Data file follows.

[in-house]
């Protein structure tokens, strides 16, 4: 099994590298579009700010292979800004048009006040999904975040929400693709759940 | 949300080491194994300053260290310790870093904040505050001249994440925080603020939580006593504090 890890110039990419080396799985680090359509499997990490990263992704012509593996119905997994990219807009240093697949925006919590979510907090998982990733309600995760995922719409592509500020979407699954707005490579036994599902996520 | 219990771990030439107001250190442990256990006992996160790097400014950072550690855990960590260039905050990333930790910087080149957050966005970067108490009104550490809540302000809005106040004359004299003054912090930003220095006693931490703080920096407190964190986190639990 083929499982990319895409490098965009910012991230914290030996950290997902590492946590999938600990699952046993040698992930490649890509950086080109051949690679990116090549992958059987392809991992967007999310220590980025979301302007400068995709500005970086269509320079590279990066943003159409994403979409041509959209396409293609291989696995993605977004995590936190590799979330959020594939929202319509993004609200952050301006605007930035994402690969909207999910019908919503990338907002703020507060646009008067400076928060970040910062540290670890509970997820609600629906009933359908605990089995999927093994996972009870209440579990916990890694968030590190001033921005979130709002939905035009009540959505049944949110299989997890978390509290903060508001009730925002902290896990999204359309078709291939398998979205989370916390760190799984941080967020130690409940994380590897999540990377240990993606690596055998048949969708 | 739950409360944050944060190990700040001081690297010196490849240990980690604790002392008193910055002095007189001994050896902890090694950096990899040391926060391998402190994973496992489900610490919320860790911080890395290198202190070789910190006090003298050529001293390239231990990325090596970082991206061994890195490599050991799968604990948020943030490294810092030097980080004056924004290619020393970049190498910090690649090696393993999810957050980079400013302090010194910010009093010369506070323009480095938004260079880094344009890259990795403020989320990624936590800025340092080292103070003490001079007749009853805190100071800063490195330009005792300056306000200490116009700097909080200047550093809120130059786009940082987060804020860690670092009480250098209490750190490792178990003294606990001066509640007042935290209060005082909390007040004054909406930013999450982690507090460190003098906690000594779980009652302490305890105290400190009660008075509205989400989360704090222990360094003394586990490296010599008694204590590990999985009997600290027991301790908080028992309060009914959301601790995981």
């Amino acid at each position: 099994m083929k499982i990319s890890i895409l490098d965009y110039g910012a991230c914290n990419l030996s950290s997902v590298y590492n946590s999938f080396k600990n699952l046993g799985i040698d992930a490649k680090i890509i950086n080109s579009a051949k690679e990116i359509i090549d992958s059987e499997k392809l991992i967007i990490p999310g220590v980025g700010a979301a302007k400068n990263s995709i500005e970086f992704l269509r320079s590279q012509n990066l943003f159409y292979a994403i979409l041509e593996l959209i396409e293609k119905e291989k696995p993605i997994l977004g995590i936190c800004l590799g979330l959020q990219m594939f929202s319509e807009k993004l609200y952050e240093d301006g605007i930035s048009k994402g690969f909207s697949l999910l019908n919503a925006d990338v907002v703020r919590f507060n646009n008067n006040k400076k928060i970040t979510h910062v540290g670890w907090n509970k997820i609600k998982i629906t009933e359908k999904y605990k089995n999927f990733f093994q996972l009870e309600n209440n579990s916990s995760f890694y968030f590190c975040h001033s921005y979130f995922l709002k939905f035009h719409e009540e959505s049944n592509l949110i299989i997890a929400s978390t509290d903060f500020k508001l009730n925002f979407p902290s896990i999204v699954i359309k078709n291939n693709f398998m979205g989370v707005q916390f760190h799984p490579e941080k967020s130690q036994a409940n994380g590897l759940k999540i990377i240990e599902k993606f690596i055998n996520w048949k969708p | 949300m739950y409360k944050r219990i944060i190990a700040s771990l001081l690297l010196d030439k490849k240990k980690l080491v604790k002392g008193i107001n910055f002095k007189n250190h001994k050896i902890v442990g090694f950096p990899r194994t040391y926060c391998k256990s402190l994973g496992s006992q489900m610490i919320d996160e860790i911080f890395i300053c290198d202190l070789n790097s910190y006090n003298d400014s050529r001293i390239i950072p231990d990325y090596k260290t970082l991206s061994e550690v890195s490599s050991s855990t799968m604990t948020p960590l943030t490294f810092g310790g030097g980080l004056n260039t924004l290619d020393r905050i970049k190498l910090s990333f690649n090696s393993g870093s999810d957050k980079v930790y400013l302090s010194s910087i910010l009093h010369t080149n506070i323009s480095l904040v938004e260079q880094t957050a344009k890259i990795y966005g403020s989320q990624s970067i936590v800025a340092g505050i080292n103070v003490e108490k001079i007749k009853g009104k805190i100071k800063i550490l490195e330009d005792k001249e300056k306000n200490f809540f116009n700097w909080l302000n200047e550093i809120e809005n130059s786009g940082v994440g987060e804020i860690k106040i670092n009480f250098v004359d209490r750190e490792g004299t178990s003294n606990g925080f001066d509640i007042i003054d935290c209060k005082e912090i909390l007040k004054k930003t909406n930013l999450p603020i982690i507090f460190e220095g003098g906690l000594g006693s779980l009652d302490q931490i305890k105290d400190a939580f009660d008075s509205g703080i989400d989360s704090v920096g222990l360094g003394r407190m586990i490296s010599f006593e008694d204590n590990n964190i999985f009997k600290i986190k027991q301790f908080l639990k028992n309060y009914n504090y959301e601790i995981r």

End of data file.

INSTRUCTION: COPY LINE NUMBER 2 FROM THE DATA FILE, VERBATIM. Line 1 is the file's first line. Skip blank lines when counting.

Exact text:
């Protein structure tokens, strides 16, 4: 099994590298579009700010292979800004048009006040999904975040929400693709759940 | 949300080491194994300053260290310790870093904040505050001249994440925080603020939580006593504090 890890110039990419080396799985680090359509499997990490990263992704012509593996119905997994990219807009240093697949925006919590979510907090998982990733309600995760995922719409592509500020979407699954707005490579036994599902996520 | 219990771990030439107001250190442990256990006992996160790097400014950072550690855990960590260039905050990333930790910087080149957050966005970067108490009104550490809540302000809005106040004359004299003054912090930003220095006693931490703080920096407190964190986190639990 083929499982990319895409490098965009910012991230914290030996950290997902590492946590999938600990699952046993040698992930490649890509950086080109051949690679990116090549992958059987392809991992967007999310220590980025979301302007400068995709500005970086269509320079590279990066943003159409994403979409041509959209396409293609291989696995993605977004995590936190590799979330959020594939929202319509993004609200952050301006605007930035994402690969909207999910019908919503990338907002703020507060646009008067400076928060970040910062540290670890509970997820609600629906009933359908605990089995999927093994996972009870209440579990916990890694968030590190001033921005979130709002939905035009009540959505049944949110299989997890978390509290903060508001009730925002902290896990999204359309078709291939398998979205989370916390760190799984941080967020130690409940994380590897999540990377240990993606690596055998048949969708 | 739950409360944050944060190990700040001081690297010196490849240990980690604790002392008193910055002095007189001994050896902890090694950096990899040391926060391998402190994973496992489900610490919320860790911080890395290198202190070789910190006090003298050529001293390239231990990325090596970082991206061994890195490599050991799968604990948020943030490294810092030097980080004056924004290619020393970049190498910090690649090696393993999810957050980079400013302090010194910010009093010369506070323009480095938004260079880094344009890259990795403020989320990624936590800025340092080292103070003490001079007749009853805190100071800063490195330009005792300056306000200490116009700097909080200047550093809120130059786009940082987060804020860690670092009480250098209490750190490792178990003294606990001066509640007042935290209060005082909390007040004054909406930013999450982690507090460190003098906690000594779980009652302490305890105290400190009660008075509205989400989360704090222990360094003394586990490296010599008694204590590990999985009997600290027991301790908080028992309060009914959301601790995981």